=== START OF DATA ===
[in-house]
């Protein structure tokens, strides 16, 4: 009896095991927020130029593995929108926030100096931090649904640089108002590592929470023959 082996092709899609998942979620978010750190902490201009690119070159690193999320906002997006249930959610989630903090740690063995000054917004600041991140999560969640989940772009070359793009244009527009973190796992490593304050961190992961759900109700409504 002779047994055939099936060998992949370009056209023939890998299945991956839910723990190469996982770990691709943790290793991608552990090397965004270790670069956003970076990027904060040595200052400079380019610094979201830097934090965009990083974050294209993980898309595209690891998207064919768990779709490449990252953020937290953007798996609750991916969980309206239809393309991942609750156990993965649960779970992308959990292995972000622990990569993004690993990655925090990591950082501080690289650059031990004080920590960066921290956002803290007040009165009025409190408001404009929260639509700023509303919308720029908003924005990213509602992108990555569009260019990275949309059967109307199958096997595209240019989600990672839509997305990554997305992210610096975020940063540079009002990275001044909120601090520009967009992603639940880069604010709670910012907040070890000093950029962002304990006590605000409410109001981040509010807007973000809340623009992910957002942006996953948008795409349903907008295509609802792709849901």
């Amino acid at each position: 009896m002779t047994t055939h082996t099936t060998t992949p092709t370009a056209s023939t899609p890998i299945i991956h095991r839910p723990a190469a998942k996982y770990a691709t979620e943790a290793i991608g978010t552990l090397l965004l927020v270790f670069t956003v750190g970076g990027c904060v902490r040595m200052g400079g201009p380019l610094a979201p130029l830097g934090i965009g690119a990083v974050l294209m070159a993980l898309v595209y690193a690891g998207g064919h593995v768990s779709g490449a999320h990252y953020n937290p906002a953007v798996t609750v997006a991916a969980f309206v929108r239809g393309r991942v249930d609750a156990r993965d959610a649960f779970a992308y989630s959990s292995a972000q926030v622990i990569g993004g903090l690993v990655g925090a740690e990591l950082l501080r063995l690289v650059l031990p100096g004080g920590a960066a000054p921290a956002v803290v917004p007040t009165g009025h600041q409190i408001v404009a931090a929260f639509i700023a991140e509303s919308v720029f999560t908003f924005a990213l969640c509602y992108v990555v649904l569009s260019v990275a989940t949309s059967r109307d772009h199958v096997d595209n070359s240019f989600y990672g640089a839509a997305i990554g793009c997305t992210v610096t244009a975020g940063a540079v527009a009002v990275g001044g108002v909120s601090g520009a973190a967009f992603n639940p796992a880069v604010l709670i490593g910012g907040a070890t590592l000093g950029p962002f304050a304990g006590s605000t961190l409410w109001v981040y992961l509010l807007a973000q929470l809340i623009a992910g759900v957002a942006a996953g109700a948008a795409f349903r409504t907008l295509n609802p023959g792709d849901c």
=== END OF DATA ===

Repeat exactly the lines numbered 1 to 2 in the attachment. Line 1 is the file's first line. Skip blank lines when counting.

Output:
[in-house]
């Protein structure tokens, strides 16, 4: 009896095991927020130029593995929108926030100096931090649904640089108002590592929470023959 082996092709899609998942979620978010750190902490201009690119070159690193999320906002997006249930959610989630903090740690063995000054917004600041991140999560969640989940772009070359793009244009527009973190796992490593304050961190992961759900109700409504 002779047994055939099936060998992949370009056209023939890998299945991956839910723990190469996982770990691709943790290793991608552990090397965004270790670069956003970076990027904060040595200052400079380019610094979201830097934090965009990083974050294209993980898309595209690891998207064919768990779709490449990252953020937290953007798996609750991916969980309206239809393309991942609750156990993965649960779970992308959990292995972000622990990569993004690993990655925090990591950082501080690289650059031990004080920590960066921290956002803290007040009165009025409190408001404009929260639509700023509303919308720029908003924005990213509602992108990555569009260019990275949309059967109307199958096997595209240019989600990672839509997305990554997305992210610096975020940063540079009002990275001044909120601090520009967009992603639940880069604010709670910012907040070890000093950029962002304990006590605000409410109001981040509010807007973000809340623009992910957002942006996953948008795409349903907008295509609802792709849901």